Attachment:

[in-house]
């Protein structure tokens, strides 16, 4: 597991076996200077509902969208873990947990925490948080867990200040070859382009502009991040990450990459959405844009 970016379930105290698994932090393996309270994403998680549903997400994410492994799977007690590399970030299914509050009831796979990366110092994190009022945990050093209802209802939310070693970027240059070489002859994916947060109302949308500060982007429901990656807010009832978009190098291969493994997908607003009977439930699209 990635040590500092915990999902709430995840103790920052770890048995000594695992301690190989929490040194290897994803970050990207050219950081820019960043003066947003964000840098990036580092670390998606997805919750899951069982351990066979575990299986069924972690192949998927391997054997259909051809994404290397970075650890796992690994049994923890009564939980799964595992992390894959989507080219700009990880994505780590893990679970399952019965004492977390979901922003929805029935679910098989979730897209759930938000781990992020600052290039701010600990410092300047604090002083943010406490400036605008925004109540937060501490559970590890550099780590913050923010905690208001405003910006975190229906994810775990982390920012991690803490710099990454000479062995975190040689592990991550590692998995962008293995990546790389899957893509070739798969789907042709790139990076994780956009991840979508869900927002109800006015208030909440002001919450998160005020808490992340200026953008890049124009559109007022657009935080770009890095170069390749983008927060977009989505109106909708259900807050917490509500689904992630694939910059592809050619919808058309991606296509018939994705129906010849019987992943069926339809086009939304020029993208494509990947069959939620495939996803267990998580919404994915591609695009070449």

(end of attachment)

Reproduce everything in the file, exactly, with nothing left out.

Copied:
[in-house]
């Protein structure tokens, strides 16, 4: 597991076996200077509902969208873990947990925490948080867990200040070859382009502009991040990450990459959405844009 970016379930105290698994932090393996309270994403998680549903997400994410492994799977007690590399970030299914509050009831796979990366110092994190009022945990050093209802209802939310070693970027240059070489002859994916947060109302949308500060982007429901990656807010009832978009190098291969493994997908607003009977439930699209 990635040590500092915990999902709430995840103790920052770890048995000594695992301690190989929490040194290897994803970050990207050219950081820019960043003066947003964000840098990036580092670390998606997805919750899951069982351990066979575990299986069924972690192949998927391997054997259909051809994404290397970075650890796992690994049994923890009564939980799964595992992390894959989507080219700009990880994505780590893990679970399952019965004492977390979901922003929805029935679910098989979730897209759930938000781990992020600052290039701010600990410092300047604090002083943010406490400036605008925004109540937060501490559970590890550099780590913050923010905690208001405003910006975190229906994810775990982390920012991690803490710099990454000479062995975190040689592990991550590692998995962008293995990546790389899957893509070739798969789907042709790139990076994780956009991840979508869900927002109800006015208030909440002001919450998160005020808490992340200026953008890049124009559109007022657009935080770009890095170069390749983008927060977009989505109106909708259900807050917490509500689904992630694939910059592809050619919808058309991606296509018939994705129906010849019987992943069926339809086009939304020029993208494509990947069959939620495939996803267990998580919404994915591609695009070449």